A Bipartisanship Solution to Climate Change

Former Congressman Bob Inglis is an unabashed Southern Republican Conservative. And you may not abide with his positions on gun control or abortion, but you gotta love his full-on dedication to halting climate change.  Since he left office in 2010, Inglis spends his days trying to convince fellow Republicans to support initiatives to curb global warming—particularly the reduction of the use of fossil fuels.

Inglis, founder of RepublicEN, a nonprofit promoting free enterprise as a means to fight climate change, spoke last week to about 300 at the Rochester Convention Center, mostly liberal Democrats. How do I know this? Soon after taking the stage, Inglis asked the audience to raise their hands when he called out their political affiliation. Only a smattering identified as right of center.

And therein lies the challenge, says Inglis. To save the planet, environmentalists must get more Republicans on board because effective, long-term solutions to global warming are impossible without bipartisan support, he believes. Inglis is making headway—slowly. According to the republicEn.org website, the organization currently has 7,670 members—“conservatives, libertarians, and pragmatists of diverse political opinion” who believe “free enterprise can deliver the innovation to solve climate change.”

Inglis schooled his Rochester audience. How do you best change hearts and minds as the earth gets toastier every year? By using a one-on-one, gentle, non-preachy approach. Raise issues climate deniers care about. For example, if your uncle likes to fish, you could describe how warming temperatures are affecting fish and their ecosystem.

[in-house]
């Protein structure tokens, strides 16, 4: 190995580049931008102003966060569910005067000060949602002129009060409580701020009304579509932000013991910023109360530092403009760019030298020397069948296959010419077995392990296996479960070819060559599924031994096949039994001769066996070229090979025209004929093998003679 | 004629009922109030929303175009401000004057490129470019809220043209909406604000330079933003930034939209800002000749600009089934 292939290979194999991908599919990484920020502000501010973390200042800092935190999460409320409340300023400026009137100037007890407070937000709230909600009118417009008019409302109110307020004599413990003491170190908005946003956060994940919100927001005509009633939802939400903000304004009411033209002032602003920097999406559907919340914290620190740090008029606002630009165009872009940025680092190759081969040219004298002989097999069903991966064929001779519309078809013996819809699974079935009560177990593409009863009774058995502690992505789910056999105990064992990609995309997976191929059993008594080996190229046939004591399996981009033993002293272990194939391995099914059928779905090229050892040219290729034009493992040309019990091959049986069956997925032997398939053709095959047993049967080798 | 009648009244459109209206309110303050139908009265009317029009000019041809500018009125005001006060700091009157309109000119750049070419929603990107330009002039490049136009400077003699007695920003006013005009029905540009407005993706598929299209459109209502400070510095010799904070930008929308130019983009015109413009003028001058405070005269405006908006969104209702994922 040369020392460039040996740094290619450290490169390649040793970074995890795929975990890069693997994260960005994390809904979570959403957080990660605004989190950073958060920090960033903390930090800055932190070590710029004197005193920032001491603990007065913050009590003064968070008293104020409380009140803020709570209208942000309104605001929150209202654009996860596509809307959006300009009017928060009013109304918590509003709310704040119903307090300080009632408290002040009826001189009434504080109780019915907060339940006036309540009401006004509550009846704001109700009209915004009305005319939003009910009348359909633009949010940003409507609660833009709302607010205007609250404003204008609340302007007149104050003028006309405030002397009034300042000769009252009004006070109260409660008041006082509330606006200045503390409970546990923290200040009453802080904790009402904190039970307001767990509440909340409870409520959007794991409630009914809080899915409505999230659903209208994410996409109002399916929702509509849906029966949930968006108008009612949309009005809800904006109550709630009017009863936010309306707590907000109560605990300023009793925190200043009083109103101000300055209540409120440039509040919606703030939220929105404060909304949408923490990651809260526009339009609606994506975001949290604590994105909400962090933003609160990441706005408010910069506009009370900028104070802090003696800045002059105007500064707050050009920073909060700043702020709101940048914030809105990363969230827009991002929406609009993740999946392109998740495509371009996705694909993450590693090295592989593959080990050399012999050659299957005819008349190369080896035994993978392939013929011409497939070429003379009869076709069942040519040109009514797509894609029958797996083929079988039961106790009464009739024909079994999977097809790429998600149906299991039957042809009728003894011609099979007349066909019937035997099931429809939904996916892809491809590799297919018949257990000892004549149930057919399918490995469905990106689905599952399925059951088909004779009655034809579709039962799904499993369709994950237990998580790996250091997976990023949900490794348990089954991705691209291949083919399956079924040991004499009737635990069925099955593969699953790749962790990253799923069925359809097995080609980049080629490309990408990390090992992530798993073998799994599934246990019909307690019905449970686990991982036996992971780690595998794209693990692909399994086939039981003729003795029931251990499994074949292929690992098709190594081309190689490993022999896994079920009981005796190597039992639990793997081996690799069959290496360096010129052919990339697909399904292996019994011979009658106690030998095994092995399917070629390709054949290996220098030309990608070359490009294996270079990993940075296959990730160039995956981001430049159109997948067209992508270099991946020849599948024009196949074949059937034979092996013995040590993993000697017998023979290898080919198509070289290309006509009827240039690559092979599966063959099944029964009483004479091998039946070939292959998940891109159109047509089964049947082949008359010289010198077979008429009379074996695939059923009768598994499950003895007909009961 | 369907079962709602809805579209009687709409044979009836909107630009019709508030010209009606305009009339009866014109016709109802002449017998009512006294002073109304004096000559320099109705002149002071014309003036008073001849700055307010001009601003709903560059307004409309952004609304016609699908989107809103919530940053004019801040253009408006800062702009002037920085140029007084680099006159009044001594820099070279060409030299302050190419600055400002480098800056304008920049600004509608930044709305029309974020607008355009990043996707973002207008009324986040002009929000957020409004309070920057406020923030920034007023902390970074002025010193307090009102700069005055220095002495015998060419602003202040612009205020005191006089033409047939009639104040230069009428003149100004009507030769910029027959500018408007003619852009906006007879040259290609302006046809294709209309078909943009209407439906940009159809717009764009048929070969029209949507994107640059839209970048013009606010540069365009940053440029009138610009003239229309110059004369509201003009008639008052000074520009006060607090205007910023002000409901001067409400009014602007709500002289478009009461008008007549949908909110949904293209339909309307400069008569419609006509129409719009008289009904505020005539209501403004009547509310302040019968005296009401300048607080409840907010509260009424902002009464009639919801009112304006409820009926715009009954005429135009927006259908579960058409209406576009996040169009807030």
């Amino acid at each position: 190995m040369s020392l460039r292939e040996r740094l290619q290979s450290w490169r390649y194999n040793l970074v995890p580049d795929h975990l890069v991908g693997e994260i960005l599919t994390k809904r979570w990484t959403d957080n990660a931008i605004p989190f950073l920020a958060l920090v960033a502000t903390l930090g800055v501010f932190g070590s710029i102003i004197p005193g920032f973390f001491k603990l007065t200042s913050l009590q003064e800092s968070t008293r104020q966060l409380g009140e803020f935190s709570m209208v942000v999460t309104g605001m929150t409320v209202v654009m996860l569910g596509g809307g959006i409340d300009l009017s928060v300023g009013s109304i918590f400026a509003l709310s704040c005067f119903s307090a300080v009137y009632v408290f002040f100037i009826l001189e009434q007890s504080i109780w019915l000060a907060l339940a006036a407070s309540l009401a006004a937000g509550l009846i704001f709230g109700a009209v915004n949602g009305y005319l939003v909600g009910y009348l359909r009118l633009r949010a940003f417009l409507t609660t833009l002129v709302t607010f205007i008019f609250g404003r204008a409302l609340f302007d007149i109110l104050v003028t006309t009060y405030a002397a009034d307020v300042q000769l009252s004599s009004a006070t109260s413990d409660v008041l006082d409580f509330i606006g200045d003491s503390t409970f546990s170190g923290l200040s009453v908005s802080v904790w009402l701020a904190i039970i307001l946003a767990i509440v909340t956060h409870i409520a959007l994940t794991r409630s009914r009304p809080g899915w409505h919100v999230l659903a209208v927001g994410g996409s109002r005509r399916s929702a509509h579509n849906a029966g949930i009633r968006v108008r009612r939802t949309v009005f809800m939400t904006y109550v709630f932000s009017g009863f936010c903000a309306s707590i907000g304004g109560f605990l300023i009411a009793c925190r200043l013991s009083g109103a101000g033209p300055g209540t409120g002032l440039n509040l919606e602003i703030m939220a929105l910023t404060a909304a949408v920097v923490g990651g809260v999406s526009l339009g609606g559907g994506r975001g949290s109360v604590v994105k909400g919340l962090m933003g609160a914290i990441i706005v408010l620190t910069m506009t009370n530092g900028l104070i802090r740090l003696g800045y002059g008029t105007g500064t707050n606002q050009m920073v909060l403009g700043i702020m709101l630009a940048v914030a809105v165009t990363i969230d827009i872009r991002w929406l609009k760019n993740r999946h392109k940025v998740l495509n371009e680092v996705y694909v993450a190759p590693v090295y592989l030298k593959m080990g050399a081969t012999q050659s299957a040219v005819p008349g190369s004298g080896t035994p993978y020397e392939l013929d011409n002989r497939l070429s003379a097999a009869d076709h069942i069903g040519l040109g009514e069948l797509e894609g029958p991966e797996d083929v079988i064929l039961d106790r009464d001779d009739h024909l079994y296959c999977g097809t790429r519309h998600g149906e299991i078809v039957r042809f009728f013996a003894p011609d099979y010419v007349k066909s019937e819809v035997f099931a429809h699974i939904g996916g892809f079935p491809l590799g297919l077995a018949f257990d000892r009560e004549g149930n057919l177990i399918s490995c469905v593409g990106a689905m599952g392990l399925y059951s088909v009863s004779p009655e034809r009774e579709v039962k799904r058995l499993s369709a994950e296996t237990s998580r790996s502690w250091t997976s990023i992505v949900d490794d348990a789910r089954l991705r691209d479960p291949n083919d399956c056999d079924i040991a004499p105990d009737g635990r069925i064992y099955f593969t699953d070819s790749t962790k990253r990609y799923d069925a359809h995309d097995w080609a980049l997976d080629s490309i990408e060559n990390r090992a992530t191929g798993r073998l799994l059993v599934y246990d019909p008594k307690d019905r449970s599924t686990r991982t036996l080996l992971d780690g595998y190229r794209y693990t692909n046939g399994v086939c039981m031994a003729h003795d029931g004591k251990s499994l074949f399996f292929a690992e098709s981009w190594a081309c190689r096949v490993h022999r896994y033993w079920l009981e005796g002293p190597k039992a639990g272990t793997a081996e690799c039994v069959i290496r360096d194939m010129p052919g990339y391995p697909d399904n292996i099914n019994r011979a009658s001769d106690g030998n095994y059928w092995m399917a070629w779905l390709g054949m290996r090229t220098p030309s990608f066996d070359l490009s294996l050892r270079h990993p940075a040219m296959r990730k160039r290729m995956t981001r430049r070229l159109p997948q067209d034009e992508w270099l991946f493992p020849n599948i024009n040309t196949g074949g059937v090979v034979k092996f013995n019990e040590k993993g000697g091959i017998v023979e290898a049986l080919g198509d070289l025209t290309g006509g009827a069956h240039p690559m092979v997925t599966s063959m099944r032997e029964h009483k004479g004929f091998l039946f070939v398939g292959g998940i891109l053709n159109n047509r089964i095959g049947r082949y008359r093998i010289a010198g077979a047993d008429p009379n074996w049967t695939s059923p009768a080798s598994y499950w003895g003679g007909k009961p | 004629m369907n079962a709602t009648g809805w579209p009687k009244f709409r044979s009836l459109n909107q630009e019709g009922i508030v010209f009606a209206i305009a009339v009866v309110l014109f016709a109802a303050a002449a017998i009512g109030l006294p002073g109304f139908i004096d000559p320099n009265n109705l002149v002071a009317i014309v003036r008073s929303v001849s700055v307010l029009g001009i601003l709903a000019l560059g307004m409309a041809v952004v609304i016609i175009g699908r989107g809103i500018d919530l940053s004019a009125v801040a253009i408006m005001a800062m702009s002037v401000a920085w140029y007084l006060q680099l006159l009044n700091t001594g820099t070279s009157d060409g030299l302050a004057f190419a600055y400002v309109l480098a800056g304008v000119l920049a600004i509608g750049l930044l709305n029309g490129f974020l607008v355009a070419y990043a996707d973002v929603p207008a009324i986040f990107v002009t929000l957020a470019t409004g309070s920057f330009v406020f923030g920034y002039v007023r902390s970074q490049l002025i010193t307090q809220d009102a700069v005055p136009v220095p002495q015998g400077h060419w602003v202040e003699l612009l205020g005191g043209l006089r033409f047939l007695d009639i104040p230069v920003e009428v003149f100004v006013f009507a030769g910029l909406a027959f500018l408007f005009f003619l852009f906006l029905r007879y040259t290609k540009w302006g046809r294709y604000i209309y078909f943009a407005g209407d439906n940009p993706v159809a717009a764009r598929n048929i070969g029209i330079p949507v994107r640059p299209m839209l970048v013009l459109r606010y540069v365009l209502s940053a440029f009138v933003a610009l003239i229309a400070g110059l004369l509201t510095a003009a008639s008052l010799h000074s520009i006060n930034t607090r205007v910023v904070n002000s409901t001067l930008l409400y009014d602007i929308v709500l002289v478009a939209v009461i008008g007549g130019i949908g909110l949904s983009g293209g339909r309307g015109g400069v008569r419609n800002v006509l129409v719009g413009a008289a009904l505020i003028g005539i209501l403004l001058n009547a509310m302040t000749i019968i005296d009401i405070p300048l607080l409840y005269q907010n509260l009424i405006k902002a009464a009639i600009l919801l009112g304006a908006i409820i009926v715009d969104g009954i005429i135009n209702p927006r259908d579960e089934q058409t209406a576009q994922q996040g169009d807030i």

The former Congressman is hawking a carbon tax to reduce greenhouse gas emissions. The producers of fossil fuels would pay for the bulk of this fee, which would correct the artificially cheap cost of fossil fuels made possible by subsidies. Inglis believes Republican will support this market-driven solution.  Anti government regulation, he cites studies show that a carbon tax can reduce U.S. carbon emissions faster and more effectively(https://www.americanactionforum.org/research/comparing-effectiveness-climate-regulations-carbon-tax-123/) than regulations. 

Apart from destruction to our planet, why should we gnash our teeth over  subsidies to the fossil fuel industry? “Climate damages stemming from carbon dioxide emissions cost the U.S. billions each year and the American taxpayer foots the bill,” according to RepublicEN.

The carbon tax would be revenue-neutral, meaning that 100 percent of the tax money would be returned to the American people through monthly dividend payments or a tax refund. Inglis likes the idea that the tax would also be border-adjustable, meaning countries that don’t have a comparable price on carbon pollution would be require to pay a fee on imports. This would help keep the U.S. competitive in the global market, as well as entices our trading partners to enact their own carbon tax policy, Inglis says.

The realtor was elected to Congress in 1992, representing Greenville-Spartanburg, South Carolina from 1993-1998. He ran unsuccessfully for the U.S. Senate in 1998.  In 2004, he was re-elected to Congress where he served until 2010, when he lost the South Carolina Republican primary.

For his work on climate change, Inglis was given the 2015 John F. Kennedy Profile in Courage Award.